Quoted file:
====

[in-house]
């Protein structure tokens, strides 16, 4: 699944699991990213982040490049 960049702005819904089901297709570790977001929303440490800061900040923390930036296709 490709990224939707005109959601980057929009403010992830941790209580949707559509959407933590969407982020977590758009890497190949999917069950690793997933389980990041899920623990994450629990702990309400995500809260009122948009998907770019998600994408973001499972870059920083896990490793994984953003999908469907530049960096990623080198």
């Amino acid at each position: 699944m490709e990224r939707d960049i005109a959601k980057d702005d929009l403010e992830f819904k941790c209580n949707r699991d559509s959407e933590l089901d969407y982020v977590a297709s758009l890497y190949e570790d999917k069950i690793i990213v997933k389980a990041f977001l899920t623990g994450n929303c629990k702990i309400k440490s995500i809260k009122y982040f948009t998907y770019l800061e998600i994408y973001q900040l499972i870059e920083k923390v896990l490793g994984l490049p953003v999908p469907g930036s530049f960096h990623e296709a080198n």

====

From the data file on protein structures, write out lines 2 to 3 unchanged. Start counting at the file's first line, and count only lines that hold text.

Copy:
């Protein structure tokens, strides 16, 4: 699944699991990213982040490049 960049702005819904089901297709570790977001929303440490800061900040923390930036296709 490709990224939707005109959601980057929009403010992830941790209580949707559509959407933590969407982020977590758009890497190949999917069950690793997933389980990041899920623990994450629990702990309400995500809260009122948009998907770019998600994408973001499972870059920083896990490793994984953003999908469907530049960096990623080198």
């Amino acid at each position: 699944m490709e990224r939707d960049i005109a959601k980057d702005d929009l403010e992830f819904k941790c209580n949707r699991d559509s959407e933590l089901d969407y982020v977590a297709s758009l890497y190949e570790d999917k069950i690793i990213v997933k389980a990041f977001l899920t623990g994450n929303c629990k702990i309400k440490s995500i809260k009122y982040f948009t998907y770019l800061e998600i994408y973001q900040l499972i870059e920083k923390v896990l490793g994984l490049p953003v999908p469907g930036s530049f960096h990623e296709a080198n």